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When Ken reveals his beloved wife was Black and had been murdered by a racist mob, Jimmy has no idea how to answer which “side” Ken was supposed to be on in that case, problematizing Jimmy’s entire belief system. The film makes this exchange strangely funny in context, but the underlying emotions are actually sadness and rage: Jimmy has perfectly isolated himself socially and culturally with his beliefs to such a degree that he has no friends and his only social contact is with drug dealers and sex workers. 

But watching In Bruges again recently I also couldn’t help but notice how many Harry Potter actors star in this film. From good guys Mad-Eyed Moody (Gleeson), Fleur Delacroix (Poesy), and Aberforth Dumbledore (Ciarán Hinds) to baddies Voldemort (Fiennes) and Percival Graves/Grindelwald (Farrell), these actors are now inextricably linked to J.K. Rowling’s franchise. Rowling has recently doubled down on her disgusting transphobic beliefs as well as co-signed the Harper’s letter that essentially asks for an end to accountability when famous people, and writers in particular, say problematic things. (I refuse to link back to either of these trash statements, but a Google search will bring them right to you.) Rowling herself has been actively self-isolating along with an increasingly vocal crowd of transphobes and racists, which has had a negative ripple effect outward on former fans of her work like myself. I kept trying to stay present and focus on In Bruges, but it was simply impossible to avoid Rowling’s taint on so many peoples’ careers at this point. Like Jimmy in In Bruges, Rowling’s self-isolation is an ugly face of white cishet supremacy, and it’s going to be a long time before that stain washes out, if it ever does.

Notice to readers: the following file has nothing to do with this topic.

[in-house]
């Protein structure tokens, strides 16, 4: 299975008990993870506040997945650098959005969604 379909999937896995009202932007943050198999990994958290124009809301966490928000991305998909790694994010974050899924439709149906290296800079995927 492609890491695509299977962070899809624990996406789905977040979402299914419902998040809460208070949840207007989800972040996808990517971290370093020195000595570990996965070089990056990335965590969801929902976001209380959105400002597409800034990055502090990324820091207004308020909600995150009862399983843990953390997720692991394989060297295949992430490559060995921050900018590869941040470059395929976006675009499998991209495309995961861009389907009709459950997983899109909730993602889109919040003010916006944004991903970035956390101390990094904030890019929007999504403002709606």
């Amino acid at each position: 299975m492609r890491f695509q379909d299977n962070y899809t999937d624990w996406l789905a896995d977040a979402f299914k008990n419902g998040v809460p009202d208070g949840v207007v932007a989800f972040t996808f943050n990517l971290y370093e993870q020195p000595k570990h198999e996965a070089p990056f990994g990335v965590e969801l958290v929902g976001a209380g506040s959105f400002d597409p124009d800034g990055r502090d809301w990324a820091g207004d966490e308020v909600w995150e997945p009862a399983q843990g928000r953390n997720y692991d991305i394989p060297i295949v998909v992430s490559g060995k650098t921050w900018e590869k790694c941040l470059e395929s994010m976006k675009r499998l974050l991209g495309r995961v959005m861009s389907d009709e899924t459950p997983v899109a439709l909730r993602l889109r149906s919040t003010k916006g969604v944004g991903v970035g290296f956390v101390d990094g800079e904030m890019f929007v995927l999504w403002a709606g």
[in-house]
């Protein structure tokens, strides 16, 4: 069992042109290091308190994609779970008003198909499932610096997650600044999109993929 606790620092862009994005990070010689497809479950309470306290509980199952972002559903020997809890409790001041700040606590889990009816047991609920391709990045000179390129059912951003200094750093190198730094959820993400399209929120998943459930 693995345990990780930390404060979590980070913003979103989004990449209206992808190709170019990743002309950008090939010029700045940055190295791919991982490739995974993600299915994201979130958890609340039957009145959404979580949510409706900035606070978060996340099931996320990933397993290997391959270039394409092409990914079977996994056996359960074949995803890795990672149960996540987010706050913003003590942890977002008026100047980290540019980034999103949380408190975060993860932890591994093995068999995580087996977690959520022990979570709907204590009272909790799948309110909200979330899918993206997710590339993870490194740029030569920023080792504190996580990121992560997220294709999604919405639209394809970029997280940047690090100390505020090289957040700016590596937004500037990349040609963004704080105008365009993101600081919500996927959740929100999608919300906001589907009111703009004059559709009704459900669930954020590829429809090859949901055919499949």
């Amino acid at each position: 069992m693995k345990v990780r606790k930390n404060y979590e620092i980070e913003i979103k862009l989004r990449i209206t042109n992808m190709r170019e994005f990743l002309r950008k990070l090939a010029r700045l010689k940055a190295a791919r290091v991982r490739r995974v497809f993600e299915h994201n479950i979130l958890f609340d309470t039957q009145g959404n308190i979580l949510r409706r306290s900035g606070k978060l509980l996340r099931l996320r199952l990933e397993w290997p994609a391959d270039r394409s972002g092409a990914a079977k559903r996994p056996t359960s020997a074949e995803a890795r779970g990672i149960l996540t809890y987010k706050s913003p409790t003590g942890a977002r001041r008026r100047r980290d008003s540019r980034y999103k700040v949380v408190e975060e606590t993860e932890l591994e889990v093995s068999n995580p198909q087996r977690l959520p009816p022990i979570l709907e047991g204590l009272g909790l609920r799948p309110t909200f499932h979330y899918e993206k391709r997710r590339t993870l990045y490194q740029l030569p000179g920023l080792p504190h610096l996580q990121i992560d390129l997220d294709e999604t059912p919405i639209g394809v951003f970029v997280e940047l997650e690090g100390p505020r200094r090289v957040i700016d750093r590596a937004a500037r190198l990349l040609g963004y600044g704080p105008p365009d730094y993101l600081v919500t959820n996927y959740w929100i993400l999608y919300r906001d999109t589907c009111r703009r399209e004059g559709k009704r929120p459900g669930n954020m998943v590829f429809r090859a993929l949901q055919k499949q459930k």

In Bruges

As we see with Ken, healthy self-isolation doesn’t have to be the end of the world. He enjoys the new views, he immerses himself in the history of a town he never knew about, and finds time to have a relaxing pint at the pub in spite of the terrible circumstances that brought him to Bruges in the first place. Ken shows us that appropriate self-isolation can be relaxing, educational, and even mild fun. Self-isolation is what keeps Bruges so unique and gorgeous after all.

But in the cases of Jimmy and, ancillary to In Bruges J.K. Rowling, self-isolation gets dangerous when folks do it to insulate themselves from the world around them, and in particular when it is rooted in social scourges like white supremacy or transphobia. Ray’s inability to just sit put for a mere two weeks ends up getting more innocent people killed and maimed by the end of the film, which of course brings to mind all the folks out there partying in maskless protest of COVID-19 restrictions. The destruction in their wake will be exponentially more devastating than Ray’s because they too can’t seem to park their butts at home temporarily.  

In Bruges is a haunting Boschian nightmare and simultaneously a hilarious dark comedy that explores the city as much as the psyches of the characters featured. In Bruges’s fundamental theme of self-isolation gone wrong feels increasingly relevant today as political divides continue to grow dangerously, coupled with the current deadly pandemic that shows no signs of abating in America any time soon.